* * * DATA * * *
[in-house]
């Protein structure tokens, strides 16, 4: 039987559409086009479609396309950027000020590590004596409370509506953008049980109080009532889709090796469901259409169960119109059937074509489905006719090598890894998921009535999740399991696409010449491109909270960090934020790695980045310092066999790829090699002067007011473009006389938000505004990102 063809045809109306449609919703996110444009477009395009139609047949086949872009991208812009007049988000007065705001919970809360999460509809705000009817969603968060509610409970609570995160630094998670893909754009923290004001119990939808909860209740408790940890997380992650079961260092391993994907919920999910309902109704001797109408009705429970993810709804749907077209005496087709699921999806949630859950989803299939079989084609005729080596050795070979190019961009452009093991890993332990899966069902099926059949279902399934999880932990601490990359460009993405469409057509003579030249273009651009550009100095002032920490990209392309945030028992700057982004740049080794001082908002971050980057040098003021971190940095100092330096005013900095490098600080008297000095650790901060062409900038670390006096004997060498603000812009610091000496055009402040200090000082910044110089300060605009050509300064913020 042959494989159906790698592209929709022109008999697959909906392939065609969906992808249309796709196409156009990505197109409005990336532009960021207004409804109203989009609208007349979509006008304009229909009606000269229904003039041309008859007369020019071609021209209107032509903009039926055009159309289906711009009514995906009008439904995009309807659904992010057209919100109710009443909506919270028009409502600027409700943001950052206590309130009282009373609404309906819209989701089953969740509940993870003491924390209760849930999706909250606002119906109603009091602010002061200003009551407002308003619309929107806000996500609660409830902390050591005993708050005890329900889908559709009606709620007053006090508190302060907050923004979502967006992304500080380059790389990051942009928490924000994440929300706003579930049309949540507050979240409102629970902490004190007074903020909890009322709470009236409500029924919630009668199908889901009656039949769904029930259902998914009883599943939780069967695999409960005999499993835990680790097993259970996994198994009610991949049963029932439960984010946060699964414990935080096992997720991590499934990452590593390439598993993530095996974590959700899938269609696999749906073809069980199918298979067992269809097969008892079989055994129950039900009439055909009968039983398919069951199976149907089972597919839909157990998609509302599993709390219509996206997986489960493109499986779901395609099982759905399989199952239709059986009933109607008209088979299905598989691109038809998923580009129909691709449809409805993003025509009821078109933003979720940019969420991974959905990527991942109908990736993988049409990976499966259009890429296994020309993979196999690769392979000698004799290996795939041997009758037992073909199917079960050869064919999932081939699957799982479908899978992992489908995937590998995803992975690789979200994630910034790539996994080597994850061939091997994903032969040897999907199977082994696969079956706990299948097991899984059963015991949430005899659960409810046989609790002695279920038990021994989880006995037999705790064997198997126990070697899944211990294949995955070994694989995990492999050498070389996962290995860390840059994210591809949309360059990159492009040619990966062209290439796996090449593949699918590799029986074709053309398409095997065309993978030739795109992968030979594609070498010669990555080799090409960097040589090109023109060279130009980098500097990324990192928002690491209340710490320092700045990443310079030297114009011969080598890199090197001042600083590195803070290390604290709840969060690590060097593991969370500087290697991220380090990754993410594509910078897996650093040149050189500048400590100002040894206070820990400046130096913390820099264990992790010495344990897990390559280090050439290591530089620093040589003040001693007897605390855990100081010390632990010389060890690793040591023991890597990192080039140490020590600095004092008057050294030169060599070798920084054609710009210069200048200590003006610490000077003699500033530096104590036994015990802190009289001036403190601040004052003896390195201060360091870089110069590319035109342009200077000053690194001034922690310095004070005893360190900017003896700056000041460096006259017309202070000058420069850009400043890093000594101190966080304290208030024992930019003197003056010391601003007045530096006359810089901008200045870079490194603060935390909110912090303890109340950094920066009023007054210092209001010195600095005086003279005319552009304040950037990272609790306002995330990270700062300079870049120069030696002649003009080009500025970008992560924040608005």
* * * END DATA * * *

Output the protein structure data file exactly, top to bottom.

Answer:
[in-house]
């Protein structure tokens, strides 16, 4: 039987559409086009479609396309950027000020590590004596409370509506953008049980109080009532889709090796469901259409169960119109059937074509489905006719090598890894998921009535999740399991696409010449491109909270960090934020790695980045310092066999790829090699002067007011473009006389938000505004990102 063809045809109306449609919703996110444009477009395009139609047949086949872009991208812009007049988000007065705001919970809360999460509809705000009817969603968060509610409970609570995160630094998670893909754009923290004001119990939808909860209740408790940890997380992650079961260092391993994907919920999910309902109704001797109408009705429970993810709804749907077209005496087709699921999806949630859950989803299939079989084609005729080596050795070979190019961009452009093991890993332990899966069902099926059949279902399934999880932990601490990359460009993405469409057509003579030249273009651009550009100095002032920490990209392309945030028992700057982004740049080794001082908002971050980057040098003021971190940095100092330096005013900095490098600080008297000095650790901060062409900038670390006096004997060498603000812009610091000496055009402040200090000082910044110089300060605009050509300064913020 042959494989159906790698592209929709022109008999697959909906392939065609969906992808249309796709196409156009990505197109409005990336532009960021207004409804109203989009609208007349979509006008304009229909009606000269229904003039041309008859007369020019071609021209209107032509903009039926055009159309289906711009009514995906009008439904995009309807659904992010057209919100109710009443909506919270028009409502600027409700943001950052206590309130009282009373609404309906819209989701089953969740509940993870003491924390209760849930999706909250606002119906109603009091602010002061200003009551407002308003619309929107806000996500609660409830902390050591005993708050005890329900889908559709009606709620007053006090508190302060907050923004979502967006992304500080380059790389990051942009928490924000994440929300706003579930049309949540507050979240409102629970902490004190007074903020909890009322709470009236409500029924919630009668199908889901009656039949769904029930259902998914009883599943939780069967695999409960005999499993835990680790097993259970996994198994009610991949049963029932439960984010946060699964414990935080096992997720991590499934990452590593390439598993993530095996974590959700899938269609696999749906073809069980199918298979067992269809097969008892079989055994129950039900009439055909009968039983398919069951199976149907089972597919839909157990998609509302599993709390219509996206997986489960493109499986779901395609099982759905399989199952239709059986009933109607008209088979299905598989691109038809998923580009129909691709449809409805993003025509009821078109933003979720940019969420991974959905990527991942109908990736993988049409990976499966259009890429296994020309993979196999690769392979000698004799290996795939041997009758037992073909199917079960050869064919999932081939699957799982479908899978992992489908995937590998995803992975690789979200994630910034790539996994080597994850061939091997994903032969040897999907199977082994696969079956706990299948097991899984059963015991949430005899659960409810046989609790002695279920038990021994989880006995037999705790064997198997126990070697899944211990294949995955070994694989995990492999050498070389996962290995860390840059994210591809949309360059990159492009040619990966062209290439796996090449593949699918590799029986074709053309398409095997065309993978030739795109992968030979594609070498010669990555080799090409960097040589090109023109060279130009980098500097990324990192928002690491209340710490320092700045990443310079030297114009011969080598890199090197001042600083590195803070290390604290709840969060690590060097593991969370500087290697991220380090990754993410594509910078897996650093040149050189500048400590100002040894206070820990400046130096913390820099264990992790010495344990897990390559280090050439290591530089620093040589003040001693007897605390855990100081010390632990010389060890690793040591023991890597990192080039140490020590600095004092008057050294030169060599070798920084054609710009210069200048200590003006610490000077003699500033530096104590036994015990802190009289001036403190601040004052003896390195201060360091870089110069590319035109342009200077000053690194001034922690310095004070005893360190900017003896700056000041460096006259017309202070000058420069850009400043890093000594101190966080304290208030024992930019003197003056010391601003007045530096006359810089901008200045870079490194603060935390909110912090303890109340950094920066009023007054210092209001010195600095005086003279005319552009304040950037990272609790306002995330990270700062300079870049120069030696002649003009080009500025970008992560924040608005």